Serum NfL (Neurofilament Light Chain) Levels and Incident Stroke in Adults with Diabetes Mellitus

Frederick K. Korley, Jason Goldstick, Mitra Mastali, Jennifer E. Van Eyk, William Barsan, William J. Meurer, Jeremy Sussman, Hayley Falk, Deborah Levine

Research output: Contribution to journalArticlepeer-review

12 Scopus citations


Background and Purpose-Effective stroke prevention depends on accurate stroke risk prediction. We determined the discriminative ability of NfL (neurofilament light chain) levels for distinguishing between adults with diabetes mellitus who develop incident stroke and those who remain stroke free during a 7-year follow-up period. Methods-We performed a case-control study of participants selected from the previously completed ACCORD trial (Action to Control Cardiovascular Risk in Diabetes). Cases were all ACCORD subjects who were stroke free at enrollment and developed incident stroke during follow-up (n=113). Control subjects (n=250) were randomly selected ACCORD subjects who had no stroke events either before or after randomization. NfL was measured in baseline samples using Single Molecule Array technology (Quanterix). Results-Baseline NfL levels were higher in stroke subjects, compared to controls, after adjusting for age, race, blood pressure, weight, and the Framingham Stroke Risk Score. Relative to the subjects in the lowest quintile of NfL levels, the hazard ratios of incident stroke for subjects in the second to fifth quintiles were 3.91 (1.45-10.53), 4.05 (1.52-10.79), 5.63 (2.16-14.66), and 9.75 (3.84-27.71), respectively, after adjusting for race and Framingham Stroke Risk Score. Incorporating NfL levels into a predictive score that already included race and Framingham Stroke Risk Score increased the score's C statistic from 0.71 (95% CI, 0.66-0.77) to 0.78 (95% CI, 0.73-0.83), P<0.001. Older age, nonwhite race, higher systolic blood pressure, glomerular filtration rate <60, and higher hemoglobin A1C were independent predictors of serum NfL in this cohort but diastolic blood pressure, durations of hypertension or diabetes mellitus, and lipid levels were not. In total, cardiovascular disease risk factors explained 19.2% of the variability in baseline NfL levels. Conclusions-Serum NfL levels predict incident stroke and add considerably to the discriminatory power of the Framingham Stroke Risk Score in a cohort of middle-aged and older adults with diabetes mellitus.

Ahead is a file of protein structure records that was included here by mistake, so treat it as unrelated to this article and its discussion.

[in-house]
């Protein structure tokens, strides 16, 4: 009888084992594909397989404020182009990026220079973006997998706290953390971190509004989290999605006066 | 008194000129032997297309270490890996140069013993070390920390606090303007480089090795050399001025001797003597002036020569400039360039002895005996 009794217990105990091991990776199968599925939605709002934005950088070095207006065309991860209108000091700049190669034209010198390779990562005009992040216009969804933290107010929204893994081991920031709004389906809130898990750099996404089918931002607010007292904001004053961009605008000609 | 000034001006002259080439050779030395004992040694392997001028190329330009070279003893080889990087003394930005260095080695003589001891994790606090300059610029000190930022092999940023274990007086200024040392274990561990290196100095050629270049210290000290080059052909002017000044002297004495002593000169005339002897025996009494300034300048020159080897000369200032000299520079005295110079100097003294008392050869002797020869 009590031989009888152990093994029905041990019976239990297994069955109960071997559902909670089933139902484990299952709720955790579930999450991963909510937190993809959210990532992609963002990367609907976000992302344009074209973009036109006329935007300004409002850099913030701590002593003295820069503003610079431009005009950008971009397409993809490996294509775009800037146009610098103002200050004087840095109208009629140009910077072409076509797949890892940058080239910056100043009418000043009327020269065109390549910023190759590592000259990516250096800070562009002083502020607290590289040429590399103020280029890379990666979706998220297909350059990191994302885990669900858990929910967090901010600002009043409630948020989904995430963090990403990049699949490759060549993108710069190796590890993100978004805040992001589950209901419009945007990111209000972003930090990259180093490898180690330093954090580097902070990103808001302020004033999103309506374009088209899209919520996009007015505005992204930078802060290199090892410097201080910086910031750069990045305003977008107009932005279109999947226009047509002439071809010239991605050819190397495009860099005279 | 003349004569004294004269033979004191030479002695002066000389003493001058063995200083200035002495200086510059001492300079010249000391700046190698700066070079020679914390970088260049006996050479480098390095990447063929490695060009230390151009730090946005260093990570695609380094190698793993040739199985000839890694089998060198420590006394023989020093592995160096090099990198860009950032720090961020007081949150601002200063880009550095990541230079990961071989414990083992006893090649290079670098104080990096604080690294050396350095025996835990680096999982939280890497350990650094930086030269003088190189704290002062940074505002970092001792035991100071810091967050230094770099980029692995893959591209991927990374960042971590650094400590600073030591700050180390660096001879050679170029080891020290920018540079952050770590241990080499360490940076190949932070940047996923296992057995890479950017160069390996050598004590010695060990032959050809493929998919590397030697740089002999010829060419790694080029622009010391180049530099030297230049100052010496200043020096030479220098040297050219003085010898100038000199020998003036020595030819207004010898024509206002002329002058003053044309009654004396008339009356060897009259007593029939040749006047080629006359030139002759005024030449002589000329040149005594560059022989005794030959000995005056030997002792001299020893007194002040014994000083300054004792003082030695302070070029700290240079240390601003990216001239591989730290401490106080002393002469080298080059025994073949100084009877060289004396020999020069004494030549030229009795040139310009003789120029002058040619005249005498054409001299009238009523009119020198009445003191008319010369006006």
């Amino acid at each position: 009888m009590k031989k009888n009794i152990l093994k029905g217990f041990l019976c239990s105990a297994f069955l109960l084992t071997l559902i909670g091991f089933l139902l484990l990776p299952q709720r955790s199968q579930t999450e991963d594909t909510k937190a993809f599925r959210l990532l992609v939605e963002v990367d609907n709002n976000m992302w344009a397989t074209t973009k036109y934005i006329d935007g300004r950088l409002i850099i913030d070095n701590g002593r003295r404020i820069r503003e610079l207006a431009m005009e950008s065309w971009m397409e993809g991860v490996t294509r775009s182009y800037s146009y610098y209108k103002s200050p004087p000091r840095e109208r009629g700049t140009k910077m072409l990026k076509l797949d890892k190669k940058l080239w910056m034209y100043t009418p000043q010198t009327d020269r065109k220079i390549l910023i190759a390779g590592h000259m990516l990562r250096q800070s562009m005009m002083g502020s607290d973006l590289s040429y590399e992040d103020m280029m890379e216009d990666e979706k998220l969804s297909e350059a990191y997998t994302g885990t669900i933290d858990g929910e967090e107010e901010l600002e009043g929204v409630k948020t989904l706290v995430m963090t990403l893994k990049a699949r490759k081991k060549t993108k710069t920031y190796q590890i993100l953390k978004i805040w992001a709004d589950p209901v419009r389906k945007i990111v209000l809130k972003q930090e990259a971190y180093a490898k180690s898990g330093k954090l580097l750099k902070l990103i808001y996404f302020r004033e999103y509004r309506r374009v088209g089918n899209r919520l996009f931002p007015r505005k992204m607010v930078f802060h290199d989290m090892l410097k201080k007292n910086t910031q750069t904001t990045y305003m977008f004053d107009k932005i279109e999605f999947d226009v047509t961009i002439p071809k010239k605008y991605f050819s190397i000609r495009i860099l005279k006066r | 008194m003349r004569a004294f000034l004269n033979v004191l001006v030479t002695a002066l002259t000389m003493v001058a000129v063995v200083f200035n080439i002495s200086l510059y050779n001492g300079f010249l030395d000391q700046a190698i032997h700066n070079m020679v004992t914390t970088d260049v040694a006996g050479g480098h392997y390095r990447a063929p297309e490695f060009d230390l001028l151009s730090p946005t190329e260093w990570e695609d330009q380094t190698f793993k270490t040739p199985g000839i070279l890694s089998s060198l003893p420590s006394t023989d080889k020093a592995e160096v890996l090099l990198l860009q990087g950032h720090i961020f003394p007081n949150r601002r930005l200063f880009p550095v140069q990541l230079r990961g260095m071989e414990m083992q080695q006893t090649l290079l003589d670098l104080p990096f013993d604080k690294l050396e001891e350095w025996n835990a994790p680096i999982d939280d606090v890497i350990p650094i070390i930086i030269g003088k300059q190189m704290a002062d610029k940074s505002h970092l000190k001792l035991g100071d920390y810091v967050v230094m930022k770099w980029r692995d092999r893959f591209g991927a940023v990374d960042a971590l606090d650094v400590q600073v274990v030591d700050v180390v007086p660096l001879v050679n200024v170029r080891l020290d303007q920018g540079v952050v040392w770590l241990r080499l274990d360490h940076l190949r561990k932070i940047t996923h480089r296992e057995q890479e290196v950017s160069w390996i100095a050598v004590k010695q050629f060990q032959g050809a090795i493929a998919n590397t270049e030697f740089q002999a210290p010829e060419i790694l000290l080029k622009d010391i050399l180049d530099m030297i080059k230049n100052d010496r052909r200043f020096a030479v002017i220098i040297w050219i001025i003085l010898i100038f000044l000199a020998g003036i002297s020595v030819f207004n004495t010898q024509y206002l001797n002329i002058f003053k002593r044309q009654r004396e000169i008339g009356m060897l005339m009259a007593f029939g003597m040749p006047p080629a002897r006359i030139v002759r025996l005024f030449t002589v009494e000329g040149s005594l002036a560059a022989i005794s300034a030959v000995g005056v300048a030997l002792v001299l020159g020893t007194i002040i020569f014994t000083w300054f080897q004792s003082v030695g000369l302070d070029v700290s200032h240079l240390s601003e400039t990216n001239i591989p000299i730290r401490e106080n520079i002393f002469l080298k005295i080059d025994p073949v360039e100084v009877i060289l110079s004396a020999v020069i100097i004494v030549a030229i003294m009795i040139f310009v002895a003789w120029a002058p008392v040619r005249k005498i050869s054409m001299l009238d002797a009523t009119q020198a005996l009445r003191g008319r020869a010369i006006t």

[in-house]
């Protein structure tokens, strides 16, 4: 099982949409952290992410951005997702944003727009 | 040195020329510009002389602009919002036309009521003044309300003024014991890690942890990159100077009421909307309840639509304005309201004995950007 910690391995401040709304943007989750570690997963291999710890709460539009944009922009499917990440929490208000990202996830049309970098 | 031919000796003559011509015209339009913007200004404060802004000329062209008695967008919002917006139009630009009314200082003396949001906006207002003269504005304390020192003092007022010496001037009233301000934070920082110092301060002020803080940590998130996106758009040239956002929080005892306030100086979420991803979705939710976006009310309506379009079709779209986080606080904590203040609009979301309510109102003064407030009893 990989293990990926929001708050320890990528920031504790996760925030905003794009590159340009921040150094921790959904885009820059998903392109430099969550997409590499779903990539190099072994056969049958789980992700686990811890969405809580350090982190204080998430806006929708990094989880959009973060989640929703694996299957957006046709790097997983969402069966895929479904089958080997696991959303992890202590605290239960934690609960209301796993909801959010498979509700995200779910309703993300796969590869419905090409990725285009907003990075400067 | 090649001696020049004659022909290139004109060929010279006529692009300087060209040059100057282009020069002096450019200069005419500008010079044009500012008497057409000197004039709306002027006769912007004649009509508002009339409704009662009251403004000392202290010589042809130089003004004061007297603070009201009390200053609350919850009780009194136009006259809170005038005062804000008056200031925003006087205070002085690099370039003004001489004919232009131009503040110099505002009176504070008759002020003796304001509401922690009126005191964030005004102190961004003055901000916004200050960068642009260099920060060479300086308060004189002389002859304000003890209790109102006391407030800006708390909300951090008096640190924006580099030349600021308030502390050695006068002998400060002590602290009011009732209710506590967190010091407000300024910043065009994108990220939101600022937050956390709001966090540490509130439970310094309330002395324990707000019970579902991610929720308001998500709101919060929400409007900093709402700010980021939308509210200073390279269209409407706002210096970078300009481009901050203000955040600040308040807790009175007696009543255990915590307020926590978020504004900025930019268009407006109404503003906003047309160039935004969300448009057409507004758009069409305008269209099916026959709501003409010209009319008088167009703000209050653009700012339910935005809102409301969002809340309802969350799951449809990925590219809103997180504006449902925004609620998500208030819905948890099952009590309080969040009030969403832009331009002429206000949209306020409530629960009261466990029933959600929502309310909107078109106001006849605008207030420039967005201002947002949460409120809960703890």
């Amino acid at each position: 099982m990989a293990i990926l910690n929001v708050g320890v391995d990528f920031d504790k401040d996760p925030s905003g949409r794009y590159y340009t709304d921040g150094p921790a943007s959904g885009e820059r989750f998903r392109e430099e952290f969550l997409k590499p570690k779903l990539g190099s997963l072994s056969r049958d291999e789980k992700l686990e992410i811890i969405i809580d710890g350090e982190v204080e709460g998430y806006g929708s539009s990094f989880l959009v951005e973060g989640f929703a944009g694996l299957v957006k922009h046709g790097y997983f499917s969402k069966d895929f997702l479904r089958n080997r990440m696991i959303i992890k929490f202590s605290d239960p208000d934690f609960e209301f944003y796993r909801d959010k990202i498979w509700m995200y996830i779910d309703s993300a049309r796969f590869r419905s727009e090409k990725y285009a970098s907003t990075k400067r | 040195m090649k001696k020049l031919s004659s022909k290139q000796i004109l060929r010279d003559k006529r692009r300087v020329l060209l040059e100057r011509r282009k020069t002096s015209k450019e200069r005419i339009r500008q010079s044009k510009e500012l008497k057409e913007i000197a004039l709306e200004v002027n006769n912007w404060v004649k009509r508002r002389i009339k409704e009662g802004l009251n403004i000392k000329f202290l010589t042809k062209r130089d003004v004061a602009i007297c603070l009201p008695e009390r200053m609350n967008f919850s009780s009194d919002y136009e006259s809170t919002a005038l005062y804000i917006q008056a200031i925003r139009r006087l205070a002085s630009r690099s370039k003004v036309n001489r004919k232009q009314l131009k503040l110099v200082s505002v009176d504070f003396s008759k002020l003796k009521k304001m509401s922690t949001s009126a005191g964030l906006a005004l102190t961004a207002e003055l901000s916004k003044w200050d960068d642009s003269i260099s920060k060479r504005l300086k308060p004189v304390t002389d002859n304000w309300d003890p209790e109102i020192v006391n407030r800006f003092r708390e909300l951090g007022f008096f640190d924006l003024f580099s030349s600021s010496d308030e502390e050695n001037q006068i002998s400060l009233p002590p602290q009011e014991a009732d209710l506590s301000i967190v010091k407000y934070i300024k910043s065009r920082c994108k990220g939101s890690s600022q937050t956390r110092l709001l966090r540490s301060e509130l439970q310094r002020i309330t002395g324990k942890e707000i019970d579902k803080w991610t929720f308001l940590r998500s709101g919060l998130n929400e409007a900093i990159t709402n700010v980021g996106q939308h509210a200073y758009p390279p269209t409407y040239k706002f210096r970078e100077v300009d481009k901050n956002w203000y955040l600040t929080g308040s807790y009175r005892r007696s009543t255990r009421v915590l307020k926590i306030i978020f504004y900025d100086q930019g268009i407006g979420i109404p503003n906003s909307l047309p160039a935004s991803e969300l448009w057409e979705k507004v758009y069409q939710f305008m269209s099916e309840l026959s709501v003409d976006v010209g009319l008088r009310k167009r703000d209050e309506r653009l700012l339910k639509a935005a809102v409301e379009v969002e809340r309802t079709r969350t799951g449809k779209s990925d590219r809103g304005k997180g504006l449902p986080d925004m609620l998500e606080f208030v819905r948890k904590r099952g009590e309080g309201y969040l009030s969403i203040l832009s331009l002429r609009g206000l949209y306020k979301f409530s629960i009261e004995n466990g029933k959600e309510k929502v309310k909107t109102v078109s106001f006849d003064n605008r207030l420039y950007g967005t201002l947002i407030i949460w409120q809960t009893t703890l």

Original languageEnglish (US)
Pages (from-to)1669-1675
Number of pages7
Issue number7
StatePublished - Jul 1 2019


  • adult
  • diabetes mellitus
  • primary prevention
  • risk factors
  • stroke

ASJC Scopus subject areas

  • Clinical Neurology
  • Cardiology and Cardiovascular Medicine
  • Advanced and Specialized Nursing


Dive into the research topics of 'Serum NfL (Neurofilament Light Chain) Levels and Incident Stroke in Adults with Diabetes Mellitus'. Together they form a unique fingerprint.

Cite this